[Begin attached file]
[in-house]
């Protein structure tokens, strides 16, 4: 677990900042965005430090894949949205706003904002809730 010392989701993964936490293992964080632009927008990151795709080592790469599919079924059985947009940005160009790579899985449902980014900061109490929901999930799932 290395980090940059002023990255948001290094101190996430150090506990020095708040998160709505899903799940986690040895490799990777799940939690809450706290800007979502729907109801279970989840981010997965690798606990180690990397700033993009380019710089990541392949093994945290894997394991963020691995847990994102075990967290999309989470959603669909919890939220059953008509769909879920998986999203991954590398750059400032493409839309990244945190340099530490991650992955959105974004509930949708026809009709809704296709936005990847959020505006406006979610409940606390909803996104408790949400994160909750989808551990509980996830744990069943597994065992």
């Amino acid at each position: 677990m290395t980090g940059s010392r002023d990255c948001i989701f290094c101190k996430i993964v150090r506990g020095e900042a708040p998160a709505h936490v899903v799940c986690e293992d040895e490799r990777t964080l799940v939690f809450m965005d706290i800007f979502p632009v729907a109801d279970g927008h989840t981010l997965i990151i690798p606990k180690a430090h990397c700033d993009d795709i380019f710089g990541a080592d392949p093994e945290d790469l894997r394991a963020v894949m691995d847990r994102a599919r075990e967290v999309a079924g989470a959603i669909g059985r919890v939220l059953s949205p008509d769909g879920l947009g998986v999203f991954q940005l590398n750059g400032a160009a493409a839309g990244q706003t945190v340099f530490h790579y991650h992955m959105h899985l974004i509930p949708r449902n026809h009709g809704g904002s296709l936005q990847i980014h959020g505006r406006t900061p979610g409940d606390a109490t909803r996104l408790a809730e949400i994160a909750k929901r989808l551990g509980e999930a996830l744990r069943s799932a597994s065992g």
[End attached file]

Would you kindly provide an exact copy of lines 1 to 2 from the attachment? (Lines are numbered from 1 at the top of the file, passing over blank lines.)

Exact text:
[in-house]
């Protein structure tokens, strides 16, 4: 677990900042965005430090894949949205706003904002809730 010392989701993964936490293992964080632009927008990151795709080592790469599919079924059985947009940005160009790579899985449902980014900061109490929901999930799932 290395980090940059002023990255948001290094101190996430150090506990020095708040998160709505899903799940986690040895490799990777799940939690809450706290800007979502729907109801279970989840981010997965690798606990180690990397700033993009380019710089990541392949093994945290894997394991963020691995847990994102075990967290999309989470959603669909919890939220059953008509769909879920998986999203991954590398750059400032493409839309990244945190340099530490991650992955959105974004509930949708026809009709809704296709936005990847959020505006406006979610409940606390909803996104408790949400994160909750989808551990509980996830744990069943597994065992």